Valve Announces Counter-Strike 2
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Valve Announces Counter-Strike 2: Beta Testing Starts Now!

On March 22, Valve officially announced Counter-Strike 2, the fifth instalment of the popular first-person-shooter title and the successor to Counter-Strike: Global Offensive.

Valve unveiled the upcoming CS title with three short videos on their YouTube channel, showcasing the most significant changes that will be added to the game once it’s released in the summer of 2023.

Beta Testing Starts Now

Counter-Strike 2 will release on Source 2 engine and will be a free upgrade to Counter-Strike: Global Offensive, acting more like an update than a new game. However, that doesn’t take away from all the updates CS2 will introduce, creating a vastly different experience than its predecessor.

Although the general public won’t get to experience all the updates and gameplay changes until Counter-Strike 2 is officially released in the summer of 2023, a select few will receive an invite to Limited Test as a closed beta for players to experiment with the new version of CS.

Smoke Changes

One of the most notable changes added to Counter-Strike 2 will include overhauled smoke grenades which will act differently than in CS:GO. The new system will result in smokes acting as a volumetric 3D object in-game, meaning each player will see the same smoke regardless of where they stand.

Counter-Strike 2: Responsive Smokes

Moreover, the smoke will now be affected by the environment, fill out the spaces naturally, and react differently depending on the lightning. And perhaps the biggest change to smokes is that they’ll change shapes when affected by bullets and grenades.

As one of the most impactful pieces of equipment in CS:GO, smoke grenades are the cornerstone of any team’s tactic. The upcoming change, which will overhaul how smokes behave under certain conditions, will open up doors to new strategies and approaches to using them to gain a tactical advantage.

Tick Rate Update

While changes to smokes will have a huge effect on the game and the teams’ strategies, perhaps the most anticipated change coming with Counter-Strike 2 is changes to the tick rate.

Tick rates have received a massive update in Counter-Strike 2 in that they are no longer measured statically. Before, the game would update either 64 or 128 (only in pro play) per second, which could lead to a disconnect between a player’s input and the resulting action registered by the server. That affected moving, strafing, jumping, and shooting.

Counter-Strike 2: Moving Beyond Tick Rate

The issue the community has long been complaining about has been addressed with the release of a “sub-tick” update, allowing servers to register all actions instantly.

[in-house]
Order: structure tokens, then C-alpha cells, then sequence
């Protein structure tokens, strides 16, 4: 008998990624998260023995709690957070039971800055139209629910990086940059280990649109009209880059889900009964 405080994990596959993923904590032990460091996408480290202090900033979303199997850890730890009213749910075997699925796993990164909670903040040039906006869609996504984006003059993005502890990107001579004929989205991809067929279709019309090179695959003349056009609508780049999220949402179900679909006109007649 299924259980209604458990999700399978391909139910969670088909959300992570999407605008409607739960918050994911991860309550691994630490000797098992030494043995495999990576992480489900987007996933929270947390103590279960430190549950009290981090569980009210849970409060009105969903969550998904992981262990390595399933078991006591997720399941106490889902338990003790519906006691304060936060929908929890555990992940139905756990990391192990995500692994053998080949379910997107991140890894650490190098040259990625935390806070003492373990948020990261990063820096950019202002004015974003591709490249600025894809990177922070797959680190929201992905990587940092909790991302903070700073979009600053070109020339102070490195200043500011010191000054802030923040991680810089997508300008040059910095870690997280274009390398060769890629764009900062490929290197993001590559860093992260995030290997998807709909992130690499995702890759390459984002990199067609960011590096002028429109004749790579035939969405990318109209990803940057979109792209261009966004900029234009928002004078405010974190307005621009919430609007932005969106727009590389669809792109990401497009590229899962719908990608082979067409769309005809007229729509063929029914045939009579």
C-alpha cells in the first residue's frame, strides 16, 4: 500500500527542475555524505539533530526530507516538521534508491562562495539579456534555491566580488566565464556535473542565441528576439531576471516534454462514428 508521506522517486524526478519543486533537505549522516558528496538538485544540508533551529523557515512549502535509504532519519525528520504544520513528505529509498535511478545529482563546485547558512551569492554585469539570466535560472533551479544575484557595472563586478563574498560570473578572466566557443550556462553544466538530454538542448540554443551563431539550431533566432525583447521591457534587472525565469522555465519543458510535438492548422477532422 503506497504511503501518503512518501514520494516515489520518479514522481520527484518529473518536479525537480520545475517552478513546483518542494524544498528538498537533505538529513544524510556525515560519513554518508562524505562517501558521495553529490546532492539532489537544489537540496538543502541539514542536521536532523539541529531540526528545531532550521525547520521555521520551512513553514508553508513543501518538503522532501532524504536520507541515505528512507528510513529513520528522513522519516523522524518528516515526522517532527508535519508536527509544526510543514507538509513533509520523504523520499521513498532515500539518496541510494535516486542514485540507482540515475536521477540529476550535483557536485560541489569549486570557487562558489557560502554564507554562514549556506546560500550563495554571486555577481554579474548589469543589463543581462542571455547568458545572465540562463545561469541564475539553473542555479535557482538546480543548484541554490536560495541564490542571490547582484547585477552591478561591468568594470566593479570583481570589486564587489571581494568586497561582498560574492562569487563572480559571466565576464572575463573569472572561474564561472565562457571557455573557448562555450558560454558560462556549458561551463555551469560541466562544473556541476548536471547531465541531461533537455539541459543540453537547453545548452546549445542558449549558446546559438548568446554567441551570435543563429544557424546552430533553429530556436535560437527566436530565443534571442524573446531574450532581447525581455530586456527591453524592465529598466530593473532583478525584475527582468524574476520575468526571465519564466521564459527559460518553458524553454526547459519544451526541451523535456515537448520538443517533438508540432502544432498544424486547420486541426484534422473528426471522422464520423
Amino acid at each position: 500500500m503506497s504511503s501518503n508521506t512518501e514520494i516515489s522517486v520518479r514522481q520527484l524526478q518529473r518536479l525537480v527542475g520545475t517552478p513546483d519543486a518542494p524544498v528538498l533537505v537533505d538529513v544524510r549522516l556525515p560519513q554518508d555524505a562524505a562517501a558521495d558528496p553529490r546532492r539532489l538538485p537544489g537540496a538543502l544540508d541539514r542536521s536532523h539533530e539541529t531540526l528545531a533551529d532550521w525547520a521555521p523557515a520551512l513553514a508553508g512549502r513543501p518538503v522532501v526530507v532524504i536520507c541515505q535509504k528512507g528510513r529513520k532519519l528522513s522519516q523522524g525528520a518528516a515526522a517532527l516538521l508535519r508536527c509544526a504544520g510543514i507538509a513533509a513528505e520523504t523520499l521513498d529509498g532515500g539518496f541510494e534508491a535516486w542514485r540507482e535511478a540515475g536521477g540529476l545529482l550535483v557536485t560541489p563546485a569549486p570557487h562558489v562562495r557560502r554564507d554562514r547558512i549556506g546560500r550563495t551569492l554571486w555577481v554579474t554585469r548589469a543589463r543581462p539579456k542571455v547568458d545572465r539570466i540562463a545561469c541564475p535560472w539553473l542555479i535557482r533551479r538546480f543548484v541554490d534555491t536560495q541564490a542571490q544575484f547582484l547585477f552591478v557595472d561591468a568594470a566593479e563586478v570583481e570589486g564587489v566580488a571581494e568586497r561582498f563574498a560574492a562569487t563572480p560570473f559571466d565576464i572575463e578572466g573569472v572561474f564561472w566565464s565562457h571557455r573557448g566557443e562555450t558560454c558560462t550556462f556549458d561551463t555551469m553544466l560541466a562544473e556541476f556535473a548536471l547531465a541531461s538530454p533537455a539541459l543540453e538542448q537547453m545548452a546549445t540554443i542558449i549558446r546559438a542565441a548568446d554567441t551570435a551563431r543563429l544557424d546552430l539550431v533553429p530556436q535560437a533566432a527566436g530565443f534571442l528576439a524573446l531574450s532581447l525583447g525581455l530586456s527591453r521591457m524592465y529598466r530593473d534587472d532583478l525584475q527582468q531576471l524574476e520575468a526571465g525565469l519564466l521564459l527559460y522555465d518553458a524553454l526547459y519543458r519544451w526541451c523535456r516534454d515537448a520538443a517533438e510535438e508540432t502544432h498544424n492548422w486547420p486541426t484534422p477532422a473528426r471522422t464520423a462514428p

In the video named “Beyond Tick Rate”, Valve explained how the new system would work, going even so far as that, due to the upcoming update, the tick rate will no longer matter regarding the player’s actions since the server will calculate exact inputs between ticks.

Maps Overhaul

As a game that has been out for 11 years, Counter-Strike: Global Offensive has received some graphical updates to make it more modern, but the upcoming update promises to completely overhaul the look of the maps and world.

Valve will update maps with three approaches: Touchstone, Upgrades, and Overhauls.

Counter-Strike 2: Leveling Up The World

Touchstone maps, which Valve describes as classic maps, won’t be changed drastically, keeping the majority of structure and visual designs true to their legacy. In the announcement video, Valve showcased three iconic maps in Dust II, Mirage, and Train as examples, showing significant lightning updates while keeping the maps otherwise relatively untouched.

The second tier of changes will add upgrades to maps that use Source 2 lightning and a physically-based rendering system that produces realistic materials and reflections. The maps included in this tier of changes include Nuke and Ancient.

And finally, there will be complete overhauls for the oldest maps, which have been built from the ground up, leveraging all of the Source 2 tools. These tools will also be available to the community giving the players a way to experiment and build new maps.

The announcement of the long-awaited successor of Counter-Strike: Global Offensive has the whole CS:GO community on tier feet and will likely lead to an increased player base in the coming weeks until Counter-Strike 2 is released in the summer of 2023.

And considering that Counter-Strike 2 is merely an upgraded version of CS:GO, there likely won’t be many changes for its esports scene. However, we’ll have to wait and see what the future of Counter-Strike esports brings.

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